Type 2 antigens are usually unable to prime the helper T cells (TH) required for secondary IgG antibody responses. However, previous results from this laboratory indicated that low doses of the type 2 antigen polyvinylpyrrolidone (PVP) could activate T cells which provided help to PVP-primed B cells for the production of PVP-specific IgG antibody. Therefore, it was of interest to determine if other type 2 antigens may also be able to activate TH. Low doses of S19 or S3 (subimmunogenic for a primary IgM response) activated TH capable of providing help to S19- or S3-CRBC-primed B cells for a secondary IgG response. Higher doses of these antigens (optimally immunogenic for a primary IgM response) activated suppressor T cells (TS). Removal of these TS prior to transfer of T cells to recipient mice resulted in expression of TH function. Therefore, the preferential activation of TH versus TS was dependent on the dose of antigen used for priming. th activated by low doses of S19 expressed Thy 1 and L3T4 and were antigen specific. In contrast to the ability of low doses of PVP to prime B cells for secondary IgG responses, low doses of S3 and S19 did not prime capsular polysaccharide-specific IgG memory B cells. High doses of S3 were able to prime B cells if Ts precursors were first removed by treatment of mice with cyclophosphamide (Cy), whereas high doses of S19 did not prime B cells for secondary IgG responses in either Cy-treated or control mice. These results are discussed in relation to the general observations that type 2 antigens may not activate antigen-specific TH.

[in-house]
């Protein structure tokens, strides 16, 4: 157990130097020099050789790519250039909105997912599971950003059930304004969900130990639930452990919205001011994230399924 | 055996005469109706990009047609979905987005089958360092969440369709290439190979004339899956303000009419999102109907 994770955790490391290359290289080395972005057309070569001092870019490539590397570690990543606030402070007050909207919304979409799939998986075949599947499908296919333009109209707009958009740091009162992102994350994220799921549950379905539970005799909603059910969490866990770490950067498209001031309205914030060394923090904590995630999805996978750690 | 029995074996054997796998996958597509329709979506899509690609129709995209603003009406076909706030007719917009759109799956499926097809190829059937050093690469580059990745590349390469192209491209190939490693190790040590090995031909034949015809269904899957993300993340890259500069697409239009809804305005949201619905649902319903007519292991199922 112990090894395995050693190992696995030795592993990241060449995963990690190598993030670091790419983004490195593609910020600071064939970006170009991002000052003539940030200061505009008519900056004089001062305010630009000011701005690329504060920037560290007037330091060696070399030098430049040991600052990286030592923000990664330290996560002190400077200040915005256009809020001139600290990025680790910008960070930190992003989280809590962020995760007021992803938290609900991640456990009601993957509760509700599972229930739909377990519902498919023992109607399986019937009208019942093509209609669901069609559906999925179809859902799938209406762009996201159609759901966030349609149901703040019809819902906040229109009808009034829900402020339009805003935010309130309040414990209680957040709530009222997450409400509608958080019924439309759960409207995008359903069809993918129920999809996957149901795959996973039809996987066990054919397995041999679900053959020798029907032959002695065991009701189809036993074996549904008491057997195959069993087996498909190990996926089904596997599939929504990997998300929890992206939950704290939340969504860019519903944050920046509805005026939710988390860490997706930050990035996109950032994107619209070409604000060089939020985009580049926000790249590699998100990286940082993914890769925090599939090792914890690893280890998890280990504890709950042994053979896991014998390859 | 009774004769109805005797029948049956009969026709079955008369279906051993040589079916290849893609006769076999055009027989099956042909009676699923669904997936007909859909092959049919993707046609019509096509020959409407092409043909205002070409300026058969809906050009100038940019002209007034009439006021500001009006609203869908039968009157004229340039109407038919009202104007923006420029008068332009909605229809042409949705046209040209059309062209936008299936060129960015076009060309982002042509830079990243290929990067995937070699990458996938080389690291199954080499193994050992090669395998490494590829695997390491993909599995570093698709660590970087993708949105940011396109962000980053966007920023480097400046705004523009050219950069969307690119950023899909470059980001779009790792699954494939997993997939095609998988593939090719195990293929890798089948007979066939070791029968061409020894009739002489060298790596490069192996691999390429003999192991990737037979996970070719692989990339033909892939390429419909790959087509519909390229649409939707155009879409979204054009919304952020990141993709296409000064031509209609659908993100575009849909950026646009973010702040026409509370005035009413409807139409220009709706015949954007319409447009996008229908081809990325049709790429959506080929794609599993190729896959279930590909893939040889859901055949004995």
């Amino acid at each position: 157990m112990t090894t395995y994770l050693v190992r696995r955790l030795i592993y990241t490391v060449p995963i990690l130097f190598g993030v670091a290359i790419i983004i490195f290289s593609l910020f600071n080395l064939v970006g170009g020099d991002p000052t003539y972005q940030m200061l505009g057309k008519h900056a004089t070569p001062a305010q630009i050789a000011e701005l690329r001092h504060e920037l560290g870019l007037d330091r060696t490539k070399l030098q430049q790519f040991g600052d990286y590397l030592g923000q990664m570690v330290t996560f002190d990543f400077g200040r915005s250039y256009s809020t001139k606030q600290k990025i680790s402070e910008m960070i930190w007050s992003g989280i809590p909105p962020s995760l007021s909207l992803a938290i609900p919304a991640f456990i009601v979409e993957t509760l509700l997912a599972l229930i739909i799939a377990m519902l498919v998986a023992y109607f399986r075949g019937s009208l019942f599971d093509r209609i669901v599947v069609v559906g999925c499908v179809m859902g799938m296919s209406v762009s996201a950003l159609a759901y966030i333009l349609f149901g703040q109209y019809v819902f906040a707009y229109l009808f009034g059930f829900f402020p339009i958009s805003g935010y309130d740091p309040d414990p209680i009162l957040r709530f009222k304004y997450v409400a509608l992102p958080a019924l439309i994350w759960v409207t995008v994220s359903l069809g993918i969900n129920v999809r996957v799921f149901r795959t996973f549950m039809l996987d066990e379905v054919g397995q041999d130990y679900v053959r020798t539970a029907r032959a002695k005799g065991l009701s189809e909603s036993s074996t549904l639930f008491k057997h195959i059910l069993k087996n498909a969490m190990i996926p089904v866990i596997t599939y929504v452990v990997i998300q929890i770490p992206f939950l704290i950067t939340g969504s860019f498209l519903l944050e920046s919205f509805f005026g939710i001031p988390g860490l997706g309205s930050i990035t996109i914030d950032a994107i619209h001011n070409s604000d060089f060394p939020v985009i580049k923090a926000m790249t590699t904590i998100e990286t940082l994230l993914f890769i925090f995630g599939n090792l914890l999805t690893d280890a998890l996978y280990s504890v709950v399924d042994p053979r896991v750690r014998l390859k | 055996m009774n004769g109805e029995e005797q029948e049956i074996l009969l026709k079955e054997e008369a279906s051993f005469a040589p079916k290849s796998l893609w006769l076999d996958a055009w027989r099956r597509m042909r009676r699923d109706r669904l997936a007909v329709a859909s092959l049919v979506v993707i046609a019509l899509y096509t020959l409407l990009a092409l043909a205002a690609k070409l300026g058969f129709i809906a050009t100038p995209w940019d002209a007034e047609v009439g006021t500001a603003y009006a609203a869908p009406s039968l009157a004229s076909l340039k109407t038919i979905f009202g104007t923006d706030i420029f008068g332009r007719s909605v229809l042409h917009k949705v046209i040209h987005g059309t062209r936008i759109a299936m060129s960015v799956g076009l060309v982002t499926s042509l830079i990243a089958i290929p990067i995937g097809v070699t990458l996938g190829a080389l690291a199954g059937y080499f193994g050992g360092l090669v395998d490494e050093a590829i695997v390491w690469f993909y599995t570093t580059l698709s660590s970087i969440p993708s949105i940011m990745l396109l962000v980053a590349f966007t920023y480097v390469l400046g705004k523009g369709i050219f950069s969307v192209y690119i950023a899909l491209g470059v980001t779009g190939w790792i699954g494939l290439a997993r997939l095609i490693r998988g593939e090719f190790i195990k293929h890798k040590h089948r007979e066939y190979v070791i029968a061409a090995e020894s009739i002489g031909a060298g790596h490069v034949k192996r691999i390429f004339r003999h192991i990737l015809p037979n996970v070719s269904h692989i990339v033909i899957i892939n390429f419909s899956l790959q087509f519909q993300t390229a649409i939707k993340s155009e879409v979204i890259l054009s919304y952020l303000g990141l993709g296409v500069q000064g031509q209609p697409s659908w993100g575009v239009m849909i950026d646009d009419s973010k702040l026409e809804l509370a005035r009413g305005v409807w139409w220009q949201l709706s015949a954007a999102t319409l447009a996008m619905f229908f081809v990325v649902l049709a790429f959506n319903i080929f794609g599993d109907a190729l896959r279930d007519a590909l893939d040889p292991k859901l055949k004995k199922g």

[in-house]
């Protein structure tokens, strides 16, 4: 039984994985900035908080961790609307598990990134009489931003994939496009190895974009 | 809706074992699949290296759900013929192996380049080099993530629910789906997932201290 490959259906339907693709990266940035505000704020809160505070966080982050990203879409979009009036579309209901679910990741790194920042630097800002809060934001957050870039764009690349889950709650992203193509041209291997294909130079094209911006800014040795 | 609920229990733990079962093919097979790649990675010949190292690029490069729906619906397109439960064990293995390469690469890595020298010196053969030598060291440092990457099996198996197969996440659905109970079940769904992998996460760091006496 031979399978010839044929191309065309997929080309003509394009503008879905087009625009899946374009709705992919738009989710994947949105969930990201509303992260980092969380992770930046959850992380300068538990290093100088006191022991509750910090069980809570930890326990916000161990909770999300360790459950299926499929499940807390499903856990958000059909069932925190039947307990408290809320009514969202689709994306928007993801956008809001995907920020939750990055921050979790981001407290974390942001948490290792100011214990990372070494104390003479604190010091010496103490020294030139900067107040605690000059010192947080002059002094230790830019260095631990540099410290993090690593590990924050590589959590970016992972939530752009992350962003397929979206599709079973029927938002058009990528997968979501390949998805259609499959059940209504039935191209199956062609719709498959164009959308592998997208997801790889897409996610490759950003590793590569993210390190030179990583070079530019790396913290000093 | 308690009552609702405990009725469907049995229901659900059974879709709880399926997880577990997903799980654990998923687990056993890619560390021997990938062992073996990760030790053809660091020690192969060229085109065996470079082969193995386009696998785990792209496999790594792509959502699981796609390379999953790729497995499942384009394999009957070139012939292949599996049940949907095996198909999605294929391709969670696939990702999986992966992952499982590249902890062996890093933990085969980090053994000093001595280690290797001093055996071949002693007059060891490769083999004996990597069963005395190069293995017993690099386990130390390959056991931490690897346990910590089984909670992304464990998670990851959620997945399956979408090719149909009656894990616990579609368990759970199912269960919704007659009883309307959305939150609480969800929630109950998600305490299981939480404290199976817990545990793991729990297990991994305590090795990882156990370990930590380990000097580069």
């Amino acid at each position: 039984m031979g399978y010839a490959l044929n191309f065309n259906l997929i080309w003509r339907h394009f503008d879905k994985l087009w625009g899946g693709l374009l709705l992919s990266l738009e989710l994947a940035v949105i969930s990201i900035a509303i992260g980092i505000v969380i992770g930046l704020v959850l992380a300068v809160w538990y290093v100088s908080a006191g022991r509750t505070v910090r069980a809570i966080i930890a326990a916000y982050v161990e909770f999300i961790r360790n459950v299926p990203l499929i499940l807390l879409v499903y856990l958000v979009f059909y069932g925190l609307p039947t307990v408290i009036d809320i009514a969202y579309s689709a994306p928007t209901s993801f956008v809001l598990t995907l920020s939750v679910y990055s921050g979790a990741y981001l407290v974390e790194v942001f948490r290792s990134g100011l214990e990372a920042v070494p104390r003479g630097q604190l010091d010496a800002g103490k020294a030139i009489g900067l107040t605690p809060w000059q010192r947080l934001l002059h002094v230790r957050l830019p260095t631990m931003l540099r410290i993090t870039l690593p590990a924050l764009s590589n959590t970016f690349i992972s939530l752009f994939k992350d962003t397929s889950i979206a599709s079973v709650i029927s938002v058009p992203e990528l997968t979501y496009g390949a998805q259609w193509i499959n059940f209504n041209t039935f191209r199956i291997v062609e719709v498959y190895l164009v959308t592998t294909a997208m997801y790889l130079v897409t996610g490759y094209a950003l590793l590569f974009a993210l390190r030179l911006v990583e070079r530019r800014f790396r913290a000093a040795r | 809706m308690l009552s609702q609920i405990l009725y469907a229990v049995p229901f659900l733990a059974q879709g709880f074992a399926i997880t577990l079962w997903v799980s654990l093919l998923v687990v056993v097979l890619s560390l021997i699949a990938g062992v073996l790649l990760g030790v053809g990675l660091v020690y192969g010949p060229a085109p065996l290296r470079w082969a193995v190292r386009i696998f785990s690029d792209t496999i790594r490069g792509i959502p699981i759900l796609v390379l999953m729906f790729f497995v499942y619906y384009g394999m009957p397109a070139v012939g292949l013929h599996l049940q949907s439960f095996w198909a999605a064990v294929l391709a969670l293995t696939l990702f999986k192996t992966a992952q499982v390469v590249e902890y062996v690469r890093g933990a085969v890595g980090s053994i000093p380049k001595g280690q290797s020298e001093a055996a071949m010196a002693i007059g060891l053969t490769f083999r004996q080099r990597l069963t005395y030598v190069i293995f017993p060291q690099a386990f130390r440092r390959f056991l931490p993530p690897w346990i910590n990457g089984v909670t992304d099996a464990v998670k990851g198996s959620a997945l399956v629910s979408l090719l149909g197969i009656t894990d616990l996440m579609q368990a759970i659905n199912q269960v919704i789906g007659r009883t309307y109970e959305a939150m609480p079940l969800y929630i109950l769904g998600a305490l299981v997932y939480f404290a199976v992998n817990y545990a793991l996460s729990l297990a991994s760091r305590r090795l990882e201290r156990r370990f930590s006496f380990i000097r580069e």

ASJC Scopus subject areas